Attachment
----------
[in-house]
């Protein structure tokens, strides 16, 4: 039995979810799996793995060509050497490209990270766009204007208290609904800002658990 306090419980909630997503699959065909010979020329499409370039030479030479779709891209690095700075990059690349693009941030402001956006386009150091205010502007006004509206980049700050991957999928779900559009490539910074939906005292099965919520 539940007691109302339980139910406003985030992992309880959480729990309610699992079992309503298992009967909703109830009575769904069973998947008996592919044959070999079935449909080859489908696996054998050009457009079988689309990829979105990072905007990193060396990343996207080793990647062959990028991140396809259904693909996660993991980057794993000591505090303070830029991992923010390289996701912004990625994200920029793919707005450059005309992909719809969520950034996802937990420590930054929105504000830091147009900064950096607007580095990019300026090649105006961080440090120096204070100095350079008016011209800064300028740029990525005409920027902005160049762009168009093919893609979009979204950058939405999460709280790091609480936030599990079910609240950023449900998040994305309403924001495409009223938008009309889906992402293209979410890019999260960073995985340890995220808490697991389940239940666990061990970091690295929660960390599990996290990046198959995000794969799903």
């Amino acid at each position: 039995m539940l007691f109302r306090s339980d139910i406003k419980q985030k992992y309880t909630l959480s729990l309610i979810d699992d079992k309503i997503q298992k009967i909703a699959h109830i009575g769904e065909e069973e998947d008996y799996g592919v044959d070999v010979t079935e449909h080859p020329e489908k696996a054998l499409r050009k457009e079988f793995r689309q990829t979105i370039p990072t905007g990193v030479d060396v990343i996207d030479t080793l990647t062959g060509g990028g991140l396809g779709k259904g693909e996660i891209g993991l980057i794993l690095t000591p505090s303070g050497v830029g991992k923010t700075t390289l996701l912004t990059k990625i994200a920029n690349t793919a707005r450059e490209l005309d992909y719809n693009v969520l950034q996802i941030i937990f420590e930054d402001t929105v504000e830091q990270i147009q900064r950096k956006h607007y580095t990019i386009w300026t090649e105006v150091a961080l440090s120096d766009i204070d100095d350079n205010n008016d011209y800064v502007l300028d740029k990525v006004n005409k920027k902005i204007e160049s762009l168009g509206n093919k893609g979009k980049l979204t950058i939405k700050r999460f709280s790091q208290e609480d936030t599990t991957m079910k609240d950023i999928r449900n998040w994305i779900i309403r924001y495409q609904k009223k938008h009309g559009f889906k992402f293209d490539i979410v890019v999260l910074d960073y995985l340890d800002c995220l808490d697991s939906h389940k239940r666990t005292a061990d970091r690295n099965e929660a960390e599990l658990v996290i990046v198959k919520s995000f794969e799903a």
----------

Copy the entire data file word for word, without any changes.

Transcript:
[in-house]
């Protein structure tokens, strides 16, 4: 039995979810799996793995060509050497490209990270766009204007208290609904800002658990 306090419980909630997503699959065909010979020329499409370039030479030479779709891209690095700075990059690349693009941030402001956006386009150091205010502007006004509206980049700050991957999928779900559009490539910074939906005292099965919520 539940007691109302339980139910406003985030992992309880959480729990309610699992079992309503298992009967909703109830009575769904069973998947008996592919044959070999079935449909080859489908696996054998050009457009079988689309990829979105990072905007990193060396990343996207080793990647062959990028991140396809259904693909996660993991980057794993000591505090303070830029991992923010390289996701912004990625994200920029793919707005450059005309992909719809969520950034996802937990420590930054929105504000830091147009900064950096607007580095990019300026090649105006961080440090120096204070100095350079008016011209800064300028740029990525005409920027902005160049762009168009093919893609979009979204950058939405999460709280790091609480936030599990079910609240950023449900998040994305309403924001495409009223938008009309889906992402293209979410890019999260960073995985340890995220808490697991389940239940666990061990970091690295929660960390599990996290990046198959995000794969799903």
């Amino acid at each position: 039995m539940l007691f109302r306090s339980d139910i406003k419980q985030k992992y309880t909630l959480s729990l309610i979810d699992d079992k309503i997503q298992k009967i909703a699959h109830i009575g769904e065909e069973e998947d008996y799996g592919v044959d070999v010979t079935e449909h080859p020329e489908k696996a054998l499409r050009k457009e079988f793995r689309q990829t979105i370039p990072t905007g990193v030479d060396v990343i996207d030479t080793l990647t062959g060509g990028g991140l396809g779709k259904g693909e996660i891209g993991l980057i794993l690095t000591p505090s303070g050497v830029g991992k923010t700075t390289l996701l912004t990059k990625i994200a920029n690349t793919a707005r450059e490209l005309d992909y719809n693009v969520l950034q996802i941030i937990f420590e930054d402001t929105v504000e830091q990270i147009q900064r950096k956006h607007y580095t990019i386009w300026t090649e105006v150091a961080l440090s120096d766009i204070d100095d350079n205010n008016d011209y800064v502007l300028d740029k990525v006004n005409k920027k902005i204007e160049s762009l168009g509206n093919k893609g979009k980049l979204t950058i939405k700050r999460f709280s790091q208290e609480d936030t599990t991957m079910k609240d950023i999928r449900n998040w994305i779900i309403r924001y495409q609904k009223k938008h009309g559009f889906k992402f293209d490539i979410v890019v999260l910074d960073y995985l340890d800002c995220l808490d697991s939906h389940k239940r666990t005292a061990d970091r690295n099965e929660a960390e599990l658990v996290i990046v198959k919520s995000f794969e799903a």